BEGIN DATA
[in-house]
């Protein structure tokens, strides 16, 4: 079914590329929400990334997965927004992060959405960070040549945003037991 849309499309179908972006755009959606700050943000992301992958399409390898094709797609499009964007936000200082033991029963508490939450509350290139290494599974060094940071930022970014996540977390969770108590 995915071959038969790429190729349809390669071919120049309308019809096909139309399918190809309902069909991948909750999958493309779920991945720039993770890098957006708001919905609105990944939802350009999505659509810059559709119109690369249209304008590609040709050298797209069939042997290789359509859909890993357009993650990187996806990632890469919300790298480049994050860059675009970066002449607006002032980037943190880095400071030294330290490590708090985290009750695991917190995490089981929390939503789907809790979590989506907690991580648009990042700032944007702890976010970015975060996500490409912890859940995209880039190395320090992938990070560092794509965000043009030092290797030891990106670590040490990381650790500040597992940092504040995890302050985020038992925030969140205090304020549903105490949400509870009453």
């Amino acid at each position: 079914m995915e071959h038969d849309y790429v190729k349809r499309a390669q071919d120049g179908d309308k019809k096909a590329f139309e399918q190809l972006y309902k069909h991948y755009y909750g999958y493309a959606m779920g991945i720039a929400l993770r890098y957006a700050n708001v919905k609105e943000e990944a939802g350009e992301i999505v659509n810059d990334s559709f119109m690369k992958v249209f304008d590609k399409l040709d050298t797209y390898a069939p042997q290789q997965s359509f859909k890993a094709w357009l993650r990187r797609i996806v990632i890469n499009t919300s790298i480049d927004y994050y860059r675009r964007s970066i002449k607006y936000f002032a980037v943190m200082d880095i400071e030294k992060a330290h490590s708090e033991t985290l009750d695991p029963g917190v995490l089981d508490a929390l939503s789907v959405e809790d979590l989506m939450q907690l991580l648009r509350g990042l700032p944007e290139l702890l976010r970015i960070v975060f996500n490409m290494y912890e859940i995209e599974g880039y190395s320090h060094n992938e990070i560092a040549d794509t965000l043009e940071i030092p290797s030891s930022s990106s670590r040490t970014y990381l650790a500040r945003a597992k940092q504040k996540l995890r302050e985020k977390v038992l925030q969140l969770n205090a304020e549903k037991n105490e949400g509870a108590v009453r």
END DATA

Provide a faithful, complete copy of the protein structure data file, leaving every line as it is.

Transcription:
[in-house]
């Protein structure tokens, strides 16, 4: 079914590329929400990334997965927004992060959405960070040549945003037991 849309499309179908972006755009959606700050943000992301992958399409390898094709797609499009964007936000200082033991029963508490939450509350290139290494599974060094940071930022970014996540977390969770108590 995915071959038969790429190729349809390669071919120049309308019809096909139309399918190809309902069909991948909750999958493309779920991945720039993770890098957006708001919905609105990944939802350009999505659509810059559709119109690369249209304008590609040709050298797209069939042997290789359509859909890993357009993650990187996806990632890469919300790298480049994050860059675009970066002449607006002032980037943190880095400071030294330290490590708090985290009750695991917190995490089981929390939503789907809790979590989506907690991580648009990042700032944007702890976010970015975060996500490409912890859940995209880039190395320090992938990070560092794509965000043009030092290797030891990106670590040490990381650790500040597992940092504040995890302050985020038992925030969140205090304020549903105490949400509870009453």
């Amino acid at each position: 079914m995915e071959h038969d849309y790429v190729k349809r499309a390669q071919d120049g179908d309308k019809k096909a590329f139309e399918q190809l972006y309902k069909h991948y755009y909750g999958y493309a959606m779920g991945i720039a929400l993770r890098y957006a700050n708001v919905k609105e943000e990944a939802g350009e992301i999505v659509n810059d990334s559709f119109m690369k992958v249209f304008d590609k399409l040709d050298t797209y390898a069939p042997q290789q997965s359509f859909k890993a094709w357009l993650r990187r797609i996806v990632i890469n499009t919300s790298i480049d927004y994050y860059r675009r964007s970066i002449k607006y936000f002032a980037v943190m200082d880095i400071e030294k992060a330290h490590s708090e033991t985290l009750d695991p029963g917190v995490l089981d508490a929390l939503s789907v959405e809790d979590l989506m939450q907690l991580l648009r509350g990042l700032p944007e290139l702890l976010r970015i960070v975060f996500n490409m290494y912890e859940i995209e599974g880039y190395s320090h060094n992938e990070i560092a040549d794509t965000l043009e940071i030092p290797s030891s930022s990106s670590r040490t970014y990381l650790a500040r945003a597992k940092q504040k996540l995890r302050e985020k977390v038992l925030q969140l969770n205090a304020e549903k037991n105490e949400g509870a108590v009453r």